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A baby plays with a dog--we need to expand moral status and agency

Who matters enough to warrant a right to health?

In this paper, Dr. L. Syd M Johnson proposes a broad and inclusive view of moral status and a right to health.

Dr. Johnson looks at the dispute around who matters morally and highlights the fact that people have long marginalized humans and other animals as a “pretext for denying their rights, including the right to health care, to reproductive freedom, and to bodily autonomy”—as well as to justify exploiting, mistreating, and killing them.

She also proposes that moral status be focused on the responsibilities and obligations of moral agents, and that the definition of who and what is a moral agent should be expanded to include not just individuals, but also “entities such as corporations and states that have some of the traits of moral agents—power, freedom, and the capacity to recognize and act on the demands of morality.”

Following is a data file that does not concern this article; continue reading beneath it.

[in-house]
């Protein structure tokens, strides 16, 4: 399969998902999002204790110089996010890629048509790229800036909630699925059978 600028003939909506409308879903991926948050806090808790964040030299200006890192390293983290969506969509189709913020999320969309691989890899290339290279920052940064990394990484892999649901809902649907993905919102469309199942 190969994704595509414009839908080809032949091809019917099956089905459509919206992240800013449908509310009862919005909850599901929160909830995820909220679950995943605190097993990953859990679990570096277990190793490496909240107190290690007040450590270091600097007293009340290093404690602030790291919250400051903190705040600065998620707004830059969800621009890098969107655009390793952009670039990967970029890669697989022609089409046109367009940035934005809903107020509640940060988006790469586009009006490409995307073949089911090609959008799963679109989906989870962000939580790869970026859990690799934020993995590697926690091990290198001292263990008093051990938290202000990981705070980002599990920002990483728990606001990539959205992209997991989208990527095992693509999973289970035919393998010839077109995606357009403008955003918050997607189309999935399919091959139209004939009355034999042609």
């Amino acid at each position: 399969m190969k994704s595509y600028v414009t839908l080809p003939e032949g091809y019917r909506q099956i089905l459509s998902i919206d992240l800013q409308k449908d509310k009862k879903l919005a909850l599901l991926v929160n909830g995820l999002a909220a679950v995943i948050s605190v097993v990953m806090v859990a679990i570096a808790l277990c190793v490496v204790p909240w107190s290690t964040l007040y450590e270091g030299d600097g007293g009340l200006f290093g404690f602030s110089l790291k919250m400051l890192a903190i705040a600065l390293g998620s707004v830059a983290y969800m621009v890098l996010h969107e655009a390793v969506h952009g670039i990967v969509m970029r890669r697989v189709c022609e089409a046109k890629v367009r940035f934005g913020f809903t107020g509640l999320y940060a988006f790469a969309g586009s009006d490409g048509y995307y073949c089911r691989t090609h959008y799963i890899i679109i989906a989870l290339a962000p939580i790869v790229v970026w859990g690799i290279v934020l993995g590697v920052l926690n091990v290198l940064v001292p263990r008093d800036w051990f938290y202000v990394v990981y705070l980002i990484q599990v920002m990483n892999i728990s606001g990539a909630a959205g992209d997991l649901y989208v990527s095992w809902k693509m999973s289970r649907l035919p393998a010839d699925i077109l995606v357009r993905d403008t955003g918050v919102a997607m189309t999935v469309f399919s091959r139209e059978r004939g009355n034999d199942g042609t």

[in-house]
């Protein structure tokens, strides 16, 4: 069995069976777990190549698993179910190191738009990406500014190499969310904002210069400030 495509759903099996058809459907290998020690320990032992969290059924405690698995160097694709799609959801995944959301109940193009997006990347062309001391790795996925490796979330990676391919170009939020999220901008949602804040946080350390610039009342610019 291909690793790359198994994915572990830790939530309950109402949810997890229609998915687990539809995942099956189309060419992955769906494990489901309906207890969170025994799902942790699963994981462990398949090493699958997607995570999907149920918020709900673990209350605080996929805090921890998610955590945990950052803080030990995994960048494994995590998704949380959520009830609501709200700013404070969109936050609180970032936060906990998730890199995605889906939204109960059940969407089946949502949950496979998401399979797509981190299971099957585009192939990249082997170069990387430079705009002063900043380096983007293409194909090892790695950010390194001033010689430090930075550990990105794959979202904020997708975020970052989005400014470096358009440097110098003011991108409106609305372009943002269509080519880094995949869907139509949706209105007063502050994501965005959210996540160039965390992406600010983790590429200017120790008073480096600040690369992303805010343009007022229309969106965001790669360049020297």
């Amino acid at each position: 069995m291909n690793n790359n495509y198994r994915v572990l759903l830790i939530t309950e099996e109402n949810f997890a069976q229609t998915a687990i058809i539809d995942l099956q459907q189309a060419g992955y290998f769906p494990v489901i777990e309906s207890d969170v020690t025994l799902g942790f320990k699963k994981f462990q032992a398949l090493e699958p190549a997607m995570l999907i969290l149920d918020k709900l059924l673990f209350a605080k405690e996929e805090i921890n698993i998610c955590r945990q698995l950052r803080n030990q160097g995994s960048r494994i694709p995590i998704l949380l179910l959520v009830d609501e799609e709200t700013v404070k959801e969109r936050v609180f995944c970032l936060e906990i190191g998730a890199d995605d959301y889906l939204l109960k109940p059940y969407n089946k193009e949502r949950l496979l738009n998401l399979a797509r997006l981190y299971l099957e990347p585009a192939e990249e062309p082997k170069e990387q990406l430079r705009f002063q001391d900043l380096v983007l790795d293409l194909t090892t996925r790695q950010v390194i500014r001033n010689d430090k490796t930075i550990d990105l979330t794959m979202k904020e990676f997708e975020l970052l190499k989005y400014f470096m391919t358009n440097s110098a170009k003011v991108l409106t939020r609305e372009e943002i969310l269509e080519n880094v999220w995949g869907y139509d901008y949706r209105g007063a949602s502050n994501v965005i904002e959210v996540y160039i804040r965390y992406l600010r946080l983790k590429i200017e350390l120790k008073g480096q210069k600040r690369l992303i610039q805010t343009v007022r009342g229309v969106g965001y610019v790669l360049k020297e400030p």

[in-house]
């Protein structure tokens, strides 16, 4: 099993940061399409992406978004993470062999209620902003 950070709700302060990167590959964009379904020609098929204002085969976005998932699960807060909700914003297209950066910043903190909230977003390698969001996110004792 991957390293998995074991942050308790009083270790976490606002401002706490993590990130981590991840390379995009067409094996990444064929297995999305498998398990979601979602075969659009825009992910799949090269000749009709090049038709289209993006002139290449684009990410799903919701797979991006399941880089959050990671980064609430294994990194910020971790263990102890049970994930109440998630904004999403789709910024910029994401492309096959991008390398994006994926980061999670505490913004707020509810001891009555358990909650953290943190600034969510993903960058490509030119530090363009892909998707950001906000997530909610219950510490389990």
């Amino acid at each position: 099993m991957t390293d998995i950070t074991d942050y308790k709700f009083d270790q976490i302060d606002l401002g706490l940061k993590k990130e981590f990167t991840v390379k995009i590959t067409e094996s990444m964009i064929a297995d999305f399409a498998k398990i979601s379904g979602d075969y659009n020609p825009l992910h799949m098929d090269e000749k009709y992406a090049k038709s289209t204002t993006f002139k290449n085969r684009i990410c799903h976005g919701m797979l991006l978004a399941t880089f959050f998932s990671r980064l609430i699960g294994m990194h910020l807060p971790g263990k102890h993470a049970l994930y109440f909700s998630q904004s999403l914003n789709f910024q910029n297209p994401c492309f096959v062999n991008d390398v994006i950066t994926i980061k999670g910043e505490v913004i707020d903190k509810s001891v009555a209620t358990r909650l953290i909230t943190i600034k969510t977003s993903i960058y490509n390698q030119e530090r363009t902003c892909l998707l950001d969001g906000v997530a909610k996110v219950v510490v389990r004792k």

These collective entities, she says, should bear some of the burden of moral responsibility for the rights, health, and wellbeing of people, animals, and the planet, since they “uniquely have the capacity to attend to global-scale health threats, such as pandemics and human-caused climate change.”

Read the essay.

This essay is part of the Special Section of the December 2021 Health and Human Rights Journal, edited by PZI’s co-founder and president, Dr. Hope Ferdowsian.

 

Article citation:

Johnson, L. Syd M. “Shifting the Moral Burden: Expanding Moral Status and Moral Agency.” Health and Human Rights Journal 23, no. 2 (8 December 2021): 63-73.

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